Pears come in many varieties, each different in texture, appearance and degree of sweetness, and texture. Not for naught did the Greek poet Homer call the fruit, with its rich, aromatic flavor and its velvety texture, a "gift of the gods."
The genius of the pear lies in its ability to meld with other flavors and textures, heightening them while contributing its delicate sweetness and stylized beauty.
The classic combination is baked pears and almonds, a twinning that yields a harmonious blend of flavors and textures. Many dishes owe their existence to this match: from the classic pear and almond cream tart, a French masterpiece of subtlety and crispiness; through baked pears in almond cream and crumbled Amaretti cookies, from northern Italy; to Pain Perdu, a sublime French toast made with bread soaked in heavy cream and almonds, baked with pears in caramel.
But pears are polyamorous, mating happily with cheeses sharp and mild, in cakes, with wine and with chocolate.
They go well with blue cheeses like Gorgonzola, Stilton or Roquefort but also with cheddar, Brie, Camembert, Manchego and soft goat's cheese. Add walnuts and bitter salad greens, such as arugula or endive, for a perfect blend of flavors that needs only fresh bread and butter with a bit of sherry vinegar or aged balsamic vinegar mixed in.
Pears work beautifully in any dessert, thanks to their balance of juiciness and stable consistency. They are delicious stewed, blanched in wine with spices or baked, unpeeled, in Marsala wine and butter. Paired with chocolate, they are a favorite with children and adults.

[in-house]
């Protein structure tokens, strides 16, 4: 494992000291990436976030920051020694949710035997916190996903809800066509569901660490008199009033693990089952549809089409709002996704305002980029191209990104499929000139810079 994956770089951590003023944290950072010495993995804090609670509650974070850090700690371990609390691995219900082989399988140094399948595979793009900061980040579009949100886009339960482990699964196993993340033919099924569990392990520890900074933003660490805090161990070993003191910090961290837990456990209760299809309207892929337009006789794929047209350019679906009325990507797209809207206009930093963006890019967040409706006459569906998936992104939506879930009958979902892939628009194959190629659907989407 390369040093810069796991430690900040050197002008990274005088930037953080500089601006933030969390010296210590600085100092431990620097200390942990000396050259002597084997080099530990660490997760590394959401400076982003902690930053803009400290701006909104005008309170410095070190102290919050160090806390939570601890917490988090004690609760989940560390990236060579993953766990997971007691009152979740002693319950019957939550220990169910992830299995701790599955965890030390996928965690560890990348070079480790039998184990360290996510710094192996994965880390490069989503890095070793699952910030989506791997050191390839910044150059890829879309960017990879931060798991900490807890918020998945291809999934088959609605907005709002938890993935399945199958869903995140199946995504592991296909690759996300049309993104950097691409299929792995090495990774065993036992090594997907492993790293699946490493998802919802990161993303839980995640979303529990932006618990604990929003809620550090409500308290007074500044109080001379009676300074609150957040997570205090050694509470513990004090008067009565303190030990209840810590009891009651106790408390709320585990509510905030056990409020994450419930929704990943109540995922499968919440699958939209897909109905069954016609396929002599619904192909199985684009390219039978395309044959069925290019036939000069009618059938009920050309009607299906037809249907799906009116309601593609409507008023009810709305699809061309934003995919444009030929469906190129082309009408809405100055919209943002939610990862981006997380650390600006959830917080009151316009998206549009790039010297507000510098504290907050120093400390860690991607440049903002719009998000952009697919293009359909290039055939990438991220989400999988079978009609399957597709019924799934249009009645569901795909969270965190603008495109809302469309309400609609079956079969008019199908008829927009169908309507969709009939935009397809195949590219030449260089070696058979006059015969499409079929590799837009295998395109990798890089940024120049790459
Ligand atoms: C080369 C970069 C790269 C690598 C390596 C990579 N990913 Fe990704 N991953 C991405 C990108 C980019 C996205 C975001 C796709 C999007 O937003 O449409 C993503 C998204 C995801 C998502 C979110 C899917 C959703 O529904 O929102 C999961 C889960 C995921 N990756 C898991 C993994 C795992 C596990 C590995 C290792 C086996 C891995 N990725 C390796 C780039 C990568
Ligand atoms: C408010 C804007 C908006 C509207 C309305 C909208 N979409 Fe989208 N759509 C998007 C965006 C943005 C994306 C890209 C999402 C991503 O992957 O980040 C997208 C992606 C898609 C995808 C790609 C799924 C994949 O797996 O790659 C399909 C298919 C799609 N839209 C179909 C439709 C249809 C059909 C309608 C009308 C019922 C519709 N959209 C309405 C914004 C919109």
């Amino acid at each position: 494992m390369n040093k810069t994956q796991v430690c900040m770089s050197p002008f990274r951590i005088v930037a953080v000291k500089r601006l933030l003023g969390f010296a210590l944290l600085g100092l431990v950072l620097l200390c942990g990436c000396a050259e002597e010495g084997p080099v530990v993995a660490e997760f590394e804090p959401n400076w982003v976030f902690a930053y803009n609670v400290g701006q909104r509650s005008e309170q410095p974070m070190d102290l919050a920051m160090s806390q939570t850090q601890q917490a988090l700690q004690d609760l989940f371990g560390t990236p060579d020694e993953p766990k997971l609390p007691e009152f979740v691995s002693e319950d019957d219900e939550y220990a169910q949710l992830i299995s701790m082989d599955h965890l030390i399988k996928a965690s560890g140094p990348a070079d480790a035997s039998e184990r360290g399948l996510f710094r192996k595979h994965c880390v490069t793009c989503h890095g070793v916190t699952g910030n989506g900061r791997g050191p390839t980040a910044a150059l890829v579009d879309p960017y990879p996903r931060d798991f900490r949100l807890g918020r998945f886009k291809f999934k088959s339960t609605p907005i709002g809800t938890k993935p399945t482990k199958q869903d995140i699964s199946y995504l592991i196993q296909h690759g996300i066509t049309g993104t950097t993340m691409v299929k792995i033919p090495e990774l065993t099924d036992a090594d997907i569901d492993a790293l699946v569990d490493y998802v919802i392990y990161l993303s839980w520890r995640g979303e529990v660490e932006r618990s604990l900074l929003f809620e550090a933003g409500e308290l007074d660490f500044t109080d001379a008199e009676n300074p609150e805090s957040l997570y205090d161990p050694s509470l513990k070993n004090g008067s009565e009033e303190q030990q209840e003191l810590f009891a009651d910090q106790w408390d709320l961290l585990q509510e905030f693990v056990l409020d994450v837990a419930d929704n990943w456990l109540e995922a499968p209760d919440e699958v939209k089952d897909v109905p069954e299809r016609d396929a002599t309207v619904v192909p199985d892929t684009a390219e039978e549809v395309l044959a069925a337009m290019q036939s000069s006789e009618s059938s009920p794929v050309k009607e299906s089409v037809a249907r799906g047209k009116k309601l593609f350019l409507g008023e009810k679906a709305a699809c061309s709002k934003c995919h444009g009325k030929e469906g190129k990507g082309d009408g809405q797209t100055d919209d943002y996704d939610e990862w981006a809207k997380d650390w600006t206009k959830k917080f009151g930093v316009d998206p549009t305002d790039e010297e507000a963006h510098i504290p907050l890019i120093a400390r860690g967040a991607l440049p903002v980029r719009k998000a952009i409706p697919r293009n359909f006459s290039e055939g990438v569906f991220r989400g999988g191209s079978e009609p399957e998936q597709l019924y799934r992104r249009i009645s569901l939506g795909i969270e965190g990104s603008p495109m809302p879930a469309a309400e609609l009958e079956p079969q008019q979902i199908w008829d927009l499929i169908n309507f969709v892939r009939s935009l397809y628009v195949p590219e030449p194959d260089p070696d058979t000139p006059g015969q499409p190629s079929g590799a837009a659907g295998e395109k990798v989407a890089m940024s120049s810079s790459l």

For one of the world's most famous desserts, Poires Belle Helene, pears are poached in white wine with spices and topped with hot chocolate sauce.
Now is the time
The main pear varieties grown in Israel are Spadona and Costia, both of which are harvested between July and mid-August. That means the ones sold at other times come from cold storage.
The Spadona has a green skin, moderately sweet flesh and plenty of juice. It is picked while still hard but is most flavorful when soft and should be kept at room temperature for a few days to ripen. The Spadona variety is suitable for cooking and baking, as well as eating out of hand.
Costia pears are yellow, sometimes with a red cheek. They must be eaten while still firm, as they lose their flavor when soft, and should be kept refrigerated. They are less suited to cooking and baking.
The Nashi, or Asian pear, resembles an apple in shape. It has a yellow-bronze color, retains its firmness for a long time and is especially crunchy and juicy. The skin is bitter. The Nashi is a welcome addition to a cold and refreshing fruit salad, but is unsuitable for cooking or baking.
Pear galettes stuffed with marzipan over plum jam
Ingredients (6 servings )
For the filling
6 puff pastry squares, 10 x 10 centimeters each
3 small pears with stem, moderately hard and peeled
1 cup water
1 cup dry white wine
1 cup sugar
2-centimeter lemon peel
1 cinnamon stick
For the filling:
30 grams high-quality marzipan